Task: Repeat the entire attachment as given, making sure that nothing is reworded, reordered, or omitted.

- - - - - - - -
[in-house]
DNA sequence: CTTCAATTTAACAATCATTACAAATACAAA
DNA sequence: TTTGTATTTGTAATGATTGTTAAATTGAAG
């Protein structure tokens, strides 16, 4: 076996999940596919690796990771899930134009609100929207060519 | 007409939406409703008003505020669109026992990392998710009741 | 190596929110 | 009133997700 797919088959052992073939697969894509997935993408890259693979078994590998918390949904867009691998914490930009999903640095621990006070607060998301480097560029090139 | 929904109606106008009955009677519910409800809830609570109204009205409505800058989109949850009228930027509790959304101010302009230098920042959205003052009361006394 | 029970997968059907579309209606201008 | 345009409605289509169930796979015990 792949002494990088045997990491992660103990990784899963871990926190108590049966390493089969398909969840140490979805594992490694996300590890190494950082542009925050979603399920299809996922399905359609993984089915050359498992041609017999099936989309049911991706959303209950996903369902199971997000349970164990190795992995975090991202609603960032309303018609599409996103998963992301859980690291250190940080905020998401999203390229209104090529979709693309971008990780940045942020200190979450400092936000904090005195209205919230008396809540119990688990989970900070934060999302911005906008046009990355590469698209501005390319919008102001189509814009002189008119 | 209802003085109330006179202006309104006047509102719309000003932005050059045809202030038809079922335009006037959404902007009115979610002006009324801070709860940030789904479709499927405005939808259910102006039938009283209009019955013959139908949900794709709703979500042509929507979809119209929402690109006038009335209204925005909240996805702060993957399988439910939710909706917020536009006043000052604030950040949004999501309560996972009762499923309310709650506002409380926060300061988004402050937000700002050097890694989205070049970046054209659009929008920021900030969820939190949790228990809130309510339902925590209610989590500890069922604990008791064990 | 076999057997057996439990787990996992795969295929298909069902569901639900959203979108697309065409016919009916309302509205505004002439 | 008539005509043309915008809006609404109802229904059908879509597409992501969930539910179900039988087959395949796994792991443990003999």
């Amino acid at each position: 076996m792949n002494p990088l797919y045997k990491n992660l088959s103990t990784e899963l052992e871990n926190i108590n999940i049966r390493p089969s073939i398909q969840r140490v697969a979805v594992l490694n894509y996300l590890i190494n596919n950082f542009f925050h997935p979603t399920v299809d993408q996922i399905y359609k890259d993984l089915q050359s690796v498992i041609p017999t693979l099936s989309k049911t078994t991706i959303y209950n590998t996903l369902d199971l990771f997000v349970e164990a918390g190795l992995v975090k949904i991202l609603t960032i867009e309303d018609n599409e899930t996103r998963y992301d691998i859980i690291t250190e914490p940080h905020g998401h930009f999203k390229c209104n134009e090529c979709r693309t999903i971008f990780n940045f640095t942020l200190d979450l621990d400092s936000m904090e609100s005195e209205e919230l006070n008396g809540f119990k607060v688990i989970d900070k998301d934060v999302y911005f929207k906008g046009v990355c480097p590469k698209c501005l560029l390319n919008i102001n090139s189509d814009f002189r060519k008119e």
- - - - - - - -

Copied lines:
[in-house]
DNA sequence: CTTCAATTTAACAATCATTACAAATACAAA
DNA sequence: TTTGTATTTGTAATGATTGTTAAATTGAAG
């Protein structure tokens, strides 16, 4: 076996999940596919690796990771899930134009609100929207060519 | 007409939406409703008003505020669109026992990392998710009741 | 190596929110 | 009133997700 797919088959052992073939697969894509997935993408890259693979078994590998918390949904867009691998914490930009999903640095621990006070607060998301480097560029090139 | 929904109606106008009955009677519910409800809830609570109204009205409505800058989109949850009228930027509790959304101010302009230098920042959205003052009361006394 | 029970997968059907579309209606201008 | 345009409605289509169930796979015990 792949002494990088045997990491992660103990990784899963871990926190108590049966390493089969398909969840140490979805594992490694996300590890190494950082542009925050979603399920299809996922399905359609993984089915050359498992041609017999099936989309049911991706959303209950996903369902199971997000349970164990190795992995975090991202609603960032309303018609599409996103998963992301859980690291250190940080905020998401999203390229209104090529979709693309971008990780940045942020200190979450400092936000904090005195209205919230008396809540119990688990989970900070934060999302911005906008046009990355590469698209501005390319919008102001189509814009002189008119 | 209802003085109330006179202006309104006047509102719309000003932005050059045809202030038809079922335009006037959404902007009115979610002006009324801070709860940030789904479709499927405005939808259910102006039938009283209009019955013959139908949900794709709703979500042509929507979809119209929402690109006038009335209204925005909240996805702060993957399988439910939710909706917020536009006043000052604030950040949004999501309560996972009762499923309310709650506002409380926060300061988004402050937000700002050097890694989205070049970046054209659009929008920021900030969820939190949790228990809130309510339902925590209610989590500890069922604990008791064990 | 076999057997057996439990787990996992795969295929298909069902569901639900959203979108697309065409016919009916309302509205505004002439 | 008539005509043309915008809006609404109802229904059908879509597409992501969930539910179900039988087959395949796994792991443990003999």
């Amino acid at each position: 076996m792949n002494p990088l797919y045997k990491n992660l088959s103990t990784e899963l052992e871990n926190i108590n999940i049966r390493p089969s073939i398909q969840r140490v697969a979805v594992l490694n894509y996300l590890i190494n596919n950082f542009f925050h997935p979603t399920v299809d993408q996922i399905y359609k890259d993984l089915q050359s690796v498992i041609p017999t693979l099936s989309k049911t078994t991706i959303y209950n590998t996903l369902d199971l990771f997000v349970e164990a918390g190795l992995v975090k949904i991202l609603t960032i867009e309303d018609n599409e899930t996103r998963y992301d691998i859980i690291t250190e914490p940080h905020g998401h930009f999203k390229c209104n134009e090529c979709r693309t999903i971008f990780n940045f640095t942020l200190d979450l621990d400092s936000m904090e609100s005195e209205e919230l006070n008396g809540f119990k607060v688990i989970d900070k998301d934060v999302y911005f929207k906008g046009v990355c480097p590469k698209c501005l560029l390319n919008i102001n090139s189509d814009f002189r060519k008119e």